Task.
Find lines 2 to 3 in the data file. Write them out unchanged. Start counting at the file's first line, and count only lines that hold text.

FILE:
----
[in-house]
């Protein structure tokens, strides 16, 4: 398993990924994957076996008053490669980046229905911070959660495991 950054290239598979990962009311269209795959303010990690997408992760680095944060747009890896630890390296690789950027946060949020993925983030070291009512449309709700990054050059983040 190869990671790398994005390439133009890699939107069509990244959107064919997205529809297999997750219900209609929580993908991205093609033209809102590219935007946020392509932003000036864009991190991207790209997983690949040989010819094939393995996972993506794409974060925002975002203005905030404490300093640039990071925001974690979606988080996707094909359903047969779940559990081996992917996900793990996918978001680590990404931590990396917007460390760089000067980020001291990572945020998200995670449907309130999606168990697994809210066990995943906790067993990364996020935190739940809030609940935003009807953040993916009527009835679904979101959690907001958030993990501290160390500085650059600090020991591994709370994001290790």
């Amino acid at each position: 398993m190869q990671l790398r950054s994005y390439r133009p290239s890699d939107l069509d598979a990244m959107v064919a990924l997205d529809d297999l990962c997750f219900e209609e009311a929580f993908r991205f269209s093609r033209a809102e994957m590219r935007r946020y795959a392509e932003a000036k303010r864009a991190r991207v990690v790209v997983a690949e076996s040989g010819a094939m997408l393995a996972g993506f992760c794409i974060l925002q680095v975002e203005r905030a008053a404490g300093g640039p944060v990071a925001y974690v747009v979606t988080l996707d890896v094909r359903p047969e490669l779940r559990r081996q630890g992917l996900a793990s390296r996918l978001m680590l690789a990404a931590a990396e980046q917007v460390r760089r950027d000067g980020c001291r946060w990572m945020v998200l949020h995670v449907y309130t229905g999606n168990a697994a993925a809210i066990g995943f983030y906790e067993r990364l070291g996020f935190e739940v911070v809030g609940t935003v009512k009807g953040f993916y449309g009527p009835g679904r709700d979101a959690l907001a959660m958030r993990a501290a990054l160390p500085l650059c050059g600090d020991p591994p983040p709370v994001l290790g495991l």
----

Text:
């Protein structure tokens, strides 16, 4: 398993990924994957076996008053490669980046229905911070959660495991 950054290239598979990962009311269209795959303010990690997408992760680095944060747009890896630890390296690789950027946060949020993925983030070291009512449309709700990054050059983040 190869990671790398994005390439133009890699939107069509990244959107064919997205529809297999997750219900209609929580993908991205093609033209809102590219935007946020392509932003000036864009991190991207790209997983690949040989010819094939393995996972993506794409974060925002975002203005905030404490300093640039990071925001974690979606988080996707094909359903047969779940559990081996992917996900793990996918978001680590990404931590990396917007460390760089000067980020001291990572945020998200995670449907309130999606168990697994809210066990995943906790067993990364996020935190739940809030609940935003009807953040993916009527009835679904979101959690907001958030993990501290160390500085650059600090020991591994709370994001290790």
């Amino acid at each position: 398993m190869q990671l790398r950054s994005y390439r133009p290239s890699d939107l069509d598979a990244m959107v064919a990924l997205d529809d297999l990962c997750f219900e209609e009311a929580f993908r991205f269209s093609r033209a809102e994957m590219r935007r946020y795959a392509e932003a000036k303010r864009a991190r991207v990690v790209v997983a690949e076996s040989g010819a094939m997408l393995a996972g993506f992760c794409i974060l925002q680095v975002e203005r905030a008053a404490g300093g640039p944060v990071a925001y974690v747009v979606t988080l996707d890896v094909r359903p047969e490669l779940r559990r081996q630890g992917l996900a793990s390296r996918l978001m680590l690789a990404a931590a990396e980046q917007v460390r760089r950027d000067g980020c001291r946060w990572m945020v998200l949020h995670v449907y309130t229905g999606n168990a697994a993925a809210i066990g995943f983030y906790e067993r990364l070291g996020f935190e739940v911070v809030g609940t935003v009512k009807g953040f993916y449309g009527p009835g679904r709700d979101a959690l907001a959660m958030r993990a501290a990054l160390p500085l650059c050059g600090d020991p591994p983040p709370v994001l290790g495991l």